The new urban infrastructure equation
What makes a city? Places we live. Places we work. Places we shop and enjoy ourselves. Shared public spaces. The systems that move us from point to point. The systems that deliver water and energy to us. All of this is physical infrastructure of one kind or another. There are also the capital and funding mechanisms that make all of it possible. And there is the governance that makes each piece and the whole function smoothly. All of these things together could be thought of as the urban infrastructure equation.
Right now a range of forces, from new technologies, to environmental change, to demographic shifts, are changing the urban infrastructure equation. Private-sector innovators are offering new options for how we move around the city and to where we need to transport ourselves—new places and types of places to live, work, and play. In the context of climate change and diminishing natural resources, our approach to water and energy generation and distribution and the need to prepare for erratic weather and rising sea levels are also changing. As the global population grows and shifts into cities, increased social inequality worldwide and within any given city further drives a mandate for change.
We are still planning, funding, and governing for the traditional urban infrastructure equation, but technology, the environment, and society are changing very rapidly and thus demanding more infrastructure developed faster while offering a better quality and greater inclusiveness. Looked at with the existing set of tools, this may seem insurmountable: how can we possibly fund and deliver all of the infrastructure that the new global urban population will need in time? What about a different question: how can we change our infrastructure delivery approach to align with the new equation, and what opportunities could this unlock? Who are the new partners that need to be at the table?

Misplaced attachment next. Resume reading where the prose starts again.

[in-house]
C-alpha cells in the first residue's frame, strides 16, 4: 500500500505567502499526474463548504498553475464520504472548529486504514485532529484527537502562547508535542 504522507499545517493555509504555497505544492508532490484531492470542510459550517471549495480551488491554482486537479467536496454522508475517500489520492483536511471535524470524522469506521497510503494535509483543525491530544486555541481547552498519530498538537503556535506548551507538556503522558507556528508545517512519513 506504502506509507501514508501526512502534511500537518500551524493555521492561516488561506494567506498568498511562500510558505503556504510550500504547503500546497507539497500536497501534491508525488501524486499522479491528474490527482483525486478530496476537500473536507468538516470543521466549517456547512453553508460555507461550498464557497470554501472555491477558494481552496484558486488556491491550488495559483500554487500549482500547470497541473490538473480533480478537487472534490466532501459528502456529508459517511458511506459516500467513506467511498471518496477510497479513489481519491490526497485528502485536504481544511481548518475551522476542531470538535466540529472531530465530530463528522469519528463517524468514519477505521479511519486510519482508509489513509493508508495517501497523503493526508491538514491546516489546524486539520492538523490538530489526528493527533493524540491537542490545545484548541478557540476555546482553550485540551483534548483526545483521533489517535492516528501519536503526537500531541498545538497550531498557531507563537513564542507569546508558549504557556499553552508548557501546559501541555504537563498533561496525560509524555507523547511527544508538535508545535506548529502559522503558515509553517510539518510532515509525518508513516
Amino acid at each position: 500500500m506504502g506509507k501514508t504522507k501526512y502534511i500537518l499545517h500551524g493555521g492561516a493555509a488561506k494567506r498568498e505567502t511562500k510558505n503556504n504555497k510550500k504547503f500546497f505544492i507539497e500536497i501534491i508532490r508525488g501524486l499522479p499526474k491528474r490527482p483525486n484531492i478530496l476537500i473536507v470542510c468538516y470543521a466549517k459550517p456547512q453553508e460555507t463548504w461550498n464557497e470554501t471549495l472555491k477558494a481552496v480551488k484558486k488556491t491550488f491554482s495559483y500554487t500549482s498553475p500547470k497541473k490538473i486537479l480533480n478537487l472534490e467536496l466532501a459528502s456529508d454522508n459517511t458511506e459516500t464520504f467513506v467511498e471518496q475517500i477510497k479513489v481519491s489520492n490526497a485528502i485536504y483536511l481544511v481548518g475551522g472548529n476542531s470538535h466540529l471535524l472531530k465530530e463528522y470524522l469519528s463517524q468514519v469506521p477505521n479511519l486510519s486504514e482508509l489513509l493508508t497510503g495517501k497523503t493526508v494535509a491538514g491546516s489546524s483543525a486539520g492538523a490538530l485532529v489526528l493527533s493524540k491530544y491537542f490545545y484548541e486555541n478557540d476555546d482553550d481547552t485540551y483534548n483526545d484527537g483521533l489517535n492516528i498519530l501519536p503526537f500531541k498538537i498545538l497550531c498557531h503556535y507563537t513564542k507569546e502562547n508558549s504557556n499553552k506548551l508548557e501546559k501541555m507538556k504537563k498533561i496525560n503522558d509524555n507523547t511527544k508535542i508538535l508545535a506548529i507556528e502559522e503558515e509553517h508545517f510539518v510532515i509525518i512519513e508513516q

As a company that designs, builds, finances, and operates infrastructure worldwide, and a company thinking deeply about what infrastructure is and needs to become in this rapidly changing world, AECOM is engaged in a series of activities exploring this question.
This graphic was developed as part of a study by AECOM of Brooklyn’s waterfront.
AECOM CEO Michael S. Burke chaired a panel at the Milken Institute on May 3 that brought together Los Angeles Mayor Eric Garcetti, Uber Chief Strategist David Plouffe, We Work/We Live CEO Artie Minson, Hyperloop founder Brogan Bambrogan, and the Milken Institute’s Executive Chairman of Plenary Concessions Dale Bonner. The panel represents not just a one-time conversation but an ongoing dialogue between public-sector agencies who deliver and govern urban infrastructure and private-sector agents whose ‘disruptive’ technologies are redefining living patterns and economies. The panel began to explore how the public and private sectors can partner to develop holistic urban infrastructure solutions that embrace mobility, water, energy, housing, logistics, work, and greater equity.
Meanwhile, AECOM and Van Alen Institute in partnership with 100 Resilient Cities—Pioneered by the Rockefeller Foundation have launched the seventh Urban SOS competition in 2016, titled Urban SOS: Fair Share. The competition calls on multidisciplinary student teams to apply the tools and technologies of the sharing economy to support more equitable access to resources, improve the built environment and enrich the quality of life of urban residents. As we’re defining them, sharing economy models have two basic things in common: they use digital technology to connect people who have a shared need, and they provide access to resources that aren’t being used. Urban SOS asks students to apply these models to parks, schools, public housing, roads, and any other type of urban infrastructure.
These activities represent the beginnings of dialogues and idea generation. As we work with public and private-sector clients to deliver urban infrastructure around the world, we are ready to put the most promising new ideas into practice in search of new delivery models that align with the new equation.